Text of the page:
From the abstract:
In 2006, before the subprime mortgage crisis and the collapse of the financial markets, I wrote an article titled Do Cities Have Standing? Redressing the Externalities of Predatory Lending. In the article, I addressed the possibility that cities had standing to recover for the damage that predatory lenders were inflicting on their communities. At the time, exploitative lenders were putting unsophisticated borrowers in loans they could not afford, and many of those borrowers have since lost or will lose their homes.
Municipalities were in impossible positions. They were powerless to prevent abusive lending. Only state and federal legislatures and regulators had the authority to restrict unfair loan products; yet the cities bore the burden of unaffordable loans in the form of abandoned property, displaced families, increased demands for police and fire protection, and declining tax revenues.
The focus of my article was analyzing the availability of (1) parens patriae standing to cities and (2) city standing based on direct injuries in claims against lenders who engaged in predatory lending. In the course of the article, I also identified potential claims cities could bring and argued for broader municipal standing. Jonathan Entin and Shadya Yazback wrote an article in response to Do Cities Have Standing, in which they echoed my analysis of city standing as parens patriae and as claimants for injuries to their proprietary interests. They also explored the potential for claims under the Fair Housing Act and discussed the role that preemption has played in limiting cities’ ability to directly regulate lenders.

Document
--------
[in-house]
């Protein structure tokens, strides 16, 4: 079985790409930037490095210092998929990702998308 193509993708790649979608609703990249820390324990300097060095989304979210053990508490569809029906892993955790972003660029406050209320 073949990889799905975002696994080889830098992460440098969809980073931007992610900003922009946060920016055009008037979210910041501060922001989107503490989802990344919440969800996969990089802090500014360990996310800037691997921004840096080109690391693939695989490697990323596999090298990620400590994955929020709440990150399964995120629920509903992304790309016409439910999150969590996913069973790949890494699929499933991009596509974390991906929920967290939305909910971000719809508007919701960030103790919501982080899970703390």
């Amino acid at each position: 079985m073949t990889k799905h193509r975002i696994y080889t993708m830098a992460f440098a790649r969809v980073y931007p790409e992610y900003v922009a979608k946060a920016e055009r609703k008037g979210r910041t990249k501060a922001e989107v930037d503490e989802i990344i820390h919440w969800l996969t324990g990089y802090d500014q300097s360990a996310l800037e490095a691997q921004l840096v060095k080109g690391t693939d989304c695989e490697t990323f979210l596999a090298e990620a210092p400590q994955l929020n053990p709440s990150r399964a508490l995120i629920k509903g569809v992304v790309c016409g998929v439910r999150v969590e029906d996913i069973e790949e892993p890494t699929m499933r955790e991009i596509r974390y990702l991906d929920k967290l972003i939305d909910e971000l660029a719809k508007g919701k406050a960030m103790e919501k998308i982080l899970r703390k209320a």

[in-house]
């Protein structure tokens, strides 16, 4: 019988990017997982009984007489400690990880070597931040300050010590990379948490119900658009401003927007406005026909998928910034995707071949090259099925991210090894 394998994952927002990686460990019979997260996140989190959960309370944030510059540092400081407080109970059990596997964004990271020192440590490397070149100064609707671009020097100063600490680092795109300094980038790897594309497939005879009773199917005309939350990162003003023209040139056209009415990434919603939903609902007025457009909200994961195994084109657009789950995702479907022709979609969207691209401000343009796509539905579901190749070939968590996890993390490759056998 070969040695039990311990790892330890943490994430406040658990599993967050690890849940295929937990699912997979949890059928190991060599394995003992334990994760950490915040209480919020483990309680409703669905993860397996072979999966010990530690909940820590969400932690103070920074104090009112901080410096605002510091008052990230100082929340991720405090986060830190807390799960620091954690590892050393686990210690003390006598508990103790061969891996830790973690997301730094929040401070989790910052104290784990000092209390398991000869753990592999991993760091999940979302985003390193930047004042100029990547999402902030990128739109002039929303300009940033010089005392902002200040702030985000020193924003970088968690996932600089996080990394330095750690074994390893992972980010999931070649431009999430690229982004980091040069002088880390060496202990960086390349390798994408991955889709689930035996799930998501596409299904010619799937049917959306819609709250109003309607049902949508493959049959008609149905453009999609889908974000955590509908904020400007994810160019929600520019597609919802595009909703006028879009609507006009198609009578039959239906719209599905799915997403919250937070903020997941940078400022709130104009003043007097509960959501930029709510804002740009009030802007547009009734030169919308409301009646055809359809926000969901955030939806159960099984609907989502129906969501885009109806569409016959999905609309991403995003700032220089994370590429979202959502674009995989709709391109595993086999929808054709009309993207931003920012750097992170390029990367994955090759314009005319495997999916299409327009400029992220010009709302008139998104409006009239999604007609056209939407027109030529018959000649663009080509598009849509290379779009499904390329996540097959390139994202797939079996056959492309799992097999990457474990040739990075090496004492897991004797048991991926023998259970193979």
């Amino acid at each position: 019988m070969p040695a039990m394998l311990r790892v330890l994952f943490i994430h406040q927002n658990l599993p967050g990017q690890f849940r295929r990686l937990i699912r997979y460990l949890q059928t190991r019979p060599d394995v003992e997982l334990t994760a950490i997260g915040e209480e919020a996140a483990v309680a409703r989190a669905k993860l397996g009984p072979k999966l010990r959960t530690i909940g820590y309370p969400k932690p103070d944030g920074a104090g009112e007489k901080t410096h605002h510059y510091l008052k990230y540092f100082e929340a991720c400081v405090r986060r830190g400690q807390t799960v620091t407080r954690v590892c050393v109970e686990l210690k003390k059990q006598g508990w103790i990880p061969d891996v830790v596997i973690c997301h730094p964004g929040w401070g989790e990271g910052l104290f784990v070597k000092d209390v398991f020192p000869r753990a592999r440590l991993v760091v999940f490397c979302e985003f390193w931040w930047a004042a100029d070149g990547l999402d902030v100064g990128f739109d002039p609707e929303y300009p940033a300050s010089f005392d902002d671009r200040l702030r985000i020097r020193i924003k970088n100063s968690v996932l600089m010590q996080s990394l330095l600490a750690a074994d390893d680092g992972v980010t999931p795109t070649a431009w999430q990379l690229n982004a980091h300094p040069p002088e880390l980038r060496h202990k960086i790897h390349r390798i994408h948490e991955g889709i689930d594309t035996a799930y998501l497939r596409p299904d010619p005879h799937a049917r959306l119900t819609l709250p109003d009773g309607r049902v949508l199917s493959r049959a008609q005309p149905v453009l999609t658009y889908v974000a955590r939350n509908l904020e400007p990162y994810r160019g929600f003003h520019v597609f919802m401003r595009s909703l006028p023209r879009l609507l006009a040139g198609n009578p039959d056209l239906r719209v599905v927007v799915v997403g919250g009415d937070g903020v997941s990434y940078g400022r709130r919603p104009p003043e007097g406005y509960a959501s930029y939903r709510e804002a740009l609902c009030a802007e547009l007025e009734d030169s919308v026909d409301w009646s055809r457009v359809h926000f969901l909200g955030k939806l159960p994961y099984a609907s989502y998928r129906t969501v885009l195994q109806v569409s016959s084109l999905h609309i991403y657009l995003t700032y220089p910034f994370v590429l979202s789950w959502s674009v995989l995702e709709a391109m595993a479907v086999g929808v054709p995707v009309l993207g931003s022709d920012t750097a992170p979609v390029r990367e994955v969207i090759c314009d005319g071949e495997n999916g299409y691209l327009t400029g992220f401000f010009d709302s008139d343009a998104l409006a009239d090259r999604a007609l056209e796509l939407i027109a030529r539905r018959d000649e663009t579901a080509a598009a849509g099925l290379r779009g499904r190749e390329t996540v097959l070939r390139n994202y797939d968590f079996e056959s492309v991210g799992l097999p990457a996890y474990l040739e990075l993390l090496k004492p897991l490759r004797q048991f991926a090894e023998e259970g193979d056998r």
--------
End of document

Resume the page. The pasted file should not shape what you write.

Eight years later, we now know more about the role of lenders in exploiting borrowers. We also know more about the impact that exploitative and unfair lending has had on communities. And, most importantly for this essay, several cities have brought lawsuits that test some of the theories I put forth in my original article.